An emergent framework of disaster risk governance towards innovating coping capability for reducing disaster risks in local communities

Open Access
Article

Abstract

An emergent framework of disaster risk governance is presented as an implementation strategy for integrated risk management that incorporates innovative local coping capabilities that reduce disaster vulnerability. This framework calls for enhancement of self-support and mutual-assistance through strengthening informal or social networking efforts in local communities, rather than depending on formal or institutional governmental-assistance. The framework is supported by a societal platform of disaster risk information, called DRIP, which the NIED (National Research Institute for Earth Science and Disaster Prevention, Japan) has developed since 2006 as a tool that promotes improved disaster risk governance. With the help of DRIP, residents, communities, and other stakeholders, linked horizontally or vertically with social networks, can (1) improve their awareness of disaster risks and management issues by sharing risk information as scientific expertise, experiential knowledge, and local/folk wisdom; (2) customize risk communication through analytic deliberation of risk information by employing risk-scenarios developed by residents themselves; (3) develop collaborative activities for informed decision-making that can fully utilize local resources to reorganize coping capability against disaster risks; and (4) disseminate the generated risk scenarios with action plans to other residents who have not participated in the risk communication process.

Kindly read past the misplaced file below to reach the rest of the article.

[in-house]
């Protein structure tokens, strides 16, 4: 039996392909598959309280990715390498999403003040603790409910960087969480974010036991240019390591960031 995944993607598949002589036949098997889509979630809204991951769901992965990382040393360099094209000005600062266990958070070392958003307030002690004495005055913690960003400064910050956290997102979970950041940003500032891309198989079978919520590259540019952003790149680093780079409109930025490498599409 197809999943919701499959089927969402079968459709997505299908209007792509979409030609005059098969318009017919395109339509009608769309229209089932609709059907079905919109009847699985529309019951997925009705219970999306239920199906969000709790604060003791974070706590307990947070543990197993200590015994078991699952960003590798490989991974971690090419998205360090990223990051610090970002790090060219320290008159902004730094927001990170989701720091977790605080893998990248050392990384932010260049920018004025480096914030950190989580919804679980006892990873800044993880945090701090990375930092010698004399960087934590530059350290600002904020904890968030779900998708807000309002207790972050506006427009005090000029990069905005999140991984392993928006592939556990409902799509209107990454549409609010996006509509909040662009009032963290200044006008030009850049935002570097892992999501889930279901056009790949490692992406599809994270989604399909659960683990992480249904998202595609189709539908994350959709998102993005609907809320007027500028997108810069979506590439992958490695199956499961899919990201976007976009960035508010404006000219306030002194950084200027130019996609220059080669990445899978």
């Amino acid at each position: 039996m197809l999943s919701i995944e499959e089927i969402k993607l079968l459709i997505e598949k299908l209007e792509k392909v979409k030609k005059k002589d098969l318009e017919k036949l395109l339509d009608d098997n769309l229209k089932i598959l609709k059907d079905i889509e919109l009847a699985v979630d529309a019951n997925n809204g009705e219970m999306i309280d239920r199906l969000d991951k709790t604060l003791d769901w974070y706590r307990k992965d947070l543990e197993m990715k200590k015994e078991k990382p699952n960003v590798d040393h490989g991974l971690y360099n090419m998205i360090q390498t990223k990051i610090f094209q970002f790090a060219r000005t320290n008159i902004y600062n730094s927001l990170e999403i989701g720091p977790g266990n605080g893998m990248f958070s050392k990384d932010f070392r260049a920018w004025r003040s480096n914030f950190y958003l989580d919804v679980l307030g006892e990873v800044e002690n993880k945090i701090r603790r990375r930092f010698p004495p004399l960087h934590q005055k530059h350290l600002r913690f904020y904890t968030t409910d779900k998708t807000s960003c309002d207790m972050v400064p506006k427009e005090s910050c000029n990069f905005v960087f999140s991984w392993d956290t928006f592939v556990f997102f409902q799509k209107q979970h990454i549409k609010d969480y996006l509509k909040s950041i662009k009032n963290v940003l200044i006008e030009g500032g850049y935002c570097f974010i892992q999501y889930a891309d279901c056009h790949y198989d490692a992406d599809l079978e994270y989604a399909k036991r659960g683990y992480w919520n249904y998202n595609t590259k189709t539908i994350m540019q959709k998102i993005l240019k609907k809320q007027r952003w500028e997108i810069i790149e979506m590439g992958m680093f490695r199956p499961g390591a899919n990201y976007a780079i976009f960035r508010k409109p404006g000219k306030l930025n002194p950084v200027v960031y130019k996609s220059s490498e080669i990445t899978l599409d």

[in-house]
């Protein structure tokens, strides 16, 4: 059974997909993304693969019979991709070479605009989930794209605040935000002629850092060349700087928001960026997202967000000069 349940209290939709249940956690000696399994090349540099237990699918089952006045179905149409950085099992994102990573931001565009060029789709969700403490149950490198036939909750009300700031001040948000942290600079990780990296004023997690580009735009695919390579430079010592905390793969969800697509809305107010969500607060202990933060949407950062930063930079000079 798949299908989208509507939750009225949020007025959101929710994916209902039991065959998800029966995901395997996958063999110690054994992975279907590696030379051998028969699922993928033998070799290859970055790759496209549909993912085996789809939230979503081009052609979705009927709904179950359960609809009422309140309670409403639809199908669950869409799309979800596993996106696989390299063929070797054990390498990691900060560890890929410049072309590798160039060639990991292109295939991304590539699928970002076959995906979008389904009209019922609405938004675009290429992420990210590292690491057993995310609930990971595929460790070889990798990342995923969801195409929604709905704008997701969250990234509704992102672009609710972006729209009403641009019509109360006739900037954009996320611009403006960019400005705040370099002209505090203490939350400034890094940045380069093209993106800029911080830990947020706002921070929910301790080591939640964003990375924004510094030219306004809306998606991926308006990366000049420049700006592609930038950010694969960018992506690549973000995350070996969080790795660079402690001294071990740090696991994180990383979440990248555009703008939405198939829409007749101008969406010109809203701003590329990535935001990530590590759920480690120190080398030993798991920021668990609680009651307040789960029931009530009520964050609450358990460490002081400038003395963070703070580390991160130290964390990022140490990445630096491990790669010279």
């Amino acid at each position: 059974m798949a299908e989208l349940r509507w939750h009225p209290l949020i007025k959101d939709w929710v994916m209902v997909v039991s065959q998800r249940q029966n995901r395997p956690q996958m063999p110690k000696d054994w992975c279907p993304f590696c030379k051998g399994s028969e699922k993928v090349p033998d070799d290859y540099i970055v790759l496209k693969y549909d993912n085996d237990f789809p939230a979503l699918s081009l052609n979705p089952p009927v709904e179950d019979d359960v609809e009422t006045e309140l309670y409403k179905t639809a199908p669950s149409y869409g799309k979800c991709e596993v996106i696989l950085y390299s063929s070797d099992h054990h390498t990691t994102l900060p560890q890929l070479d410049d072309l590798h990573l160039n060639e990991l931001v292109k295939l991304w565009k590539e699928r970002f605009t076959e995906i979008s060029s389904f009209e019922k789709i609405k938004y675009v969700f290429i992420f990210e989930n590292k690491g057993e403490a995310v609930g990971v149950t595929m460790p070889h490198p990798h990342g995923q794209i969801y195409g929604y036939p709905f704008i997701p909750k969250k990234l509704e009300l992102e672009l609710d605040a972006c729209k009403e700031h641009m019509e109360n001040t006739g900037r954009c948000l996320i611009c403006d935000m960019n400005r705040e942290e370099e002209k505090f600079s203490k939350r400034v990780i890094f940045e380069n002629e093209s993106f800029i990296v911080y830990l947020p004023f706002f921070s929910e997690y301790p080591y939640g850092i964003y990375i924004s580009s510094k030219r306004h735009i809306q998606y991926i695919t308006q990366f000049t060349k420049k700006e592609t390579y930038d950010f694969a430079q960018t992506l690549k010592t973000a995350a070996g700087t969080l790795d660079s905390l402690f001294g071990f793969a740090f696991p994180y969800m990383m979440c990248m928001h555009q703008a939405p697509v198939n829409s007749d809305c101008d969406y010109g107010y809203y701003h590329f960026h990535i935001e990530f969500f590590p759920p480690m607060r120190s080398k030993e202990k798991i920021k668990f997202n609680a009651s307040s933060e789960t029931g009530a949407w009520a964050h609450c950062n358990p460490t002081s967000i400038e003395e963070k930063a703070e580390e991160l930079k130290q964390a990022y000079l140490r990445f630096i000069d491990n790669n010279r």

Keywords

disaster coping capability risk communication risk governance risk scenario social networks 

Copyright information

© The Author(s) 2011

This article is published under license to BioMed Central Ltd. Open Access This article is distributed under the terms of the Creative Commons Attribution License which permits any use, distribution and reproduction in any medium, provided the original author(s) and source are credited.

Authors and Affiliations

  1. 1.University of TsukubaTsukubaJapan
  2. 2.National Institute for Earth Science and Disaster PreventionTsukubaJapan

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